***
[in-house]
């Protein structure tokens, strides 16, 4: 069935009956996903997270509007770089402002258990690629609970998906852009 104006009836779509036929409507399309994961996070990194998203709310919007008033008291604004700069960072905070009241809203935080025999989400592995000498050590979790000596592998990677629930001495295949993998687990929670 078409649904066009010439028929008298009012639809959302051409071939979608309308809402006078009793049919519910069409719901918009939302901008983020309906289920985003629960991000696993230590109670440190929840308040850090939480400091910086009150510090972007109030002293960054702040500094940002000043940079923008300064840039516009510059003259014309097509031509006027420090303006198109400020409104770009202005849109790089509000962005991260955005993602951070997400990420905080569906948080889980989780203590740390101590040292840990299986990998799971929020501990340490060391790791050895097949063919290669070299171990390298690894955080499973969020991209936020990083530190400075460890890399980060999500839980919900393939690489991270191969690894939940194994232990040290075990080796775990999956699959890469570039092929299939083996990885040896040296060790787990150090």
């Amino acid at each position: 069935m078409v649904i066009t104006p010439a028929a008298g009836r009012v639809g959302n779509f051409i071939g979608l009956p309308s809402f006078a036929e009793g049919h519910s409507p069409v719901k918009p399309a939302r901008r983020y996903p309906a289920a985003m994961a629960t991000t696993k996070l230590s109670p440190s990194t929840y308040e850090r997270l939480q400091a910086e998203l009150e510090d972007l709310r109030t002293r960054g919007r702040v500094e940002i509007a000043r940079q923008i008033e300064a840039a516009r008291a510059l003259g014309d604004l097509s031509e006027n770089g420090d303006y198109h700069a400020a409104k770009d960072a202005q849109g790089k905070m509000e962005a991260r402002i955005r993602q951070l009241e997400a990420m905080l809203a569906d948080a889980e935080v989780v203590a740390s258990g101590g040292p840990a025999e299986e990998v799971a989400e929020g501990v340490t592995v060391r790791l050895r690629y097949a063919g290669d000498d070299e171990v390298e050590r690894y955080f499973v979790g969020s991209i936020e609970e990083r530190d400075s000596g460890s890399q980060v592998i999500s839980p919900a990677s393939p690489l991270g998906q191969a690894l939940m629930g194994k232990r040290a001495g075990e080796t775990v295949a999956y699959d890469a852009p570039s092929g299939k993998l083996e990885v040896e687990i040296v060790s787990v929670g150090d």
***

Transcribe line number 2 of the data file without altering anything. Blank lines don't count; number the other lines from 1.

């Protein structure tokens, strides 16, 4: 069935009956996903997270509007770089402002258990690629609970998906852009 104006009836779509036929409507399309994961996070990194998203709310919007008033008291604004700069960072905070009241809203935080025999989400592995000498050590979790000596592998990677629930001495295949993998687990929670 078409649904066009010439028929008298009012639809959302051409071939979608309308809402006078009793049919519910069409719901918009939302901008983020309906289920985003629960991000696993230590109670440190929840308040850090939480400091910086009150510090972007109030002293960054702040500094940002000043940079923008300064840039516009510059003259014309097509031509006027420090303006198109400020409104770009202005849109790089509000962005991260955005993602951070997400990420905080569906948080889980989780203590740390101590040292840990299986990998799971929020501990340490060391790791050895097949063919290669070299171990390298690894955080499973969020991209936020990083530190400075460890890399980060999500839980919900393939690489991270191969690894939940194994232990040290075990080796775990999956699959890469570039092929299939083996990885040896040296060790787990150090």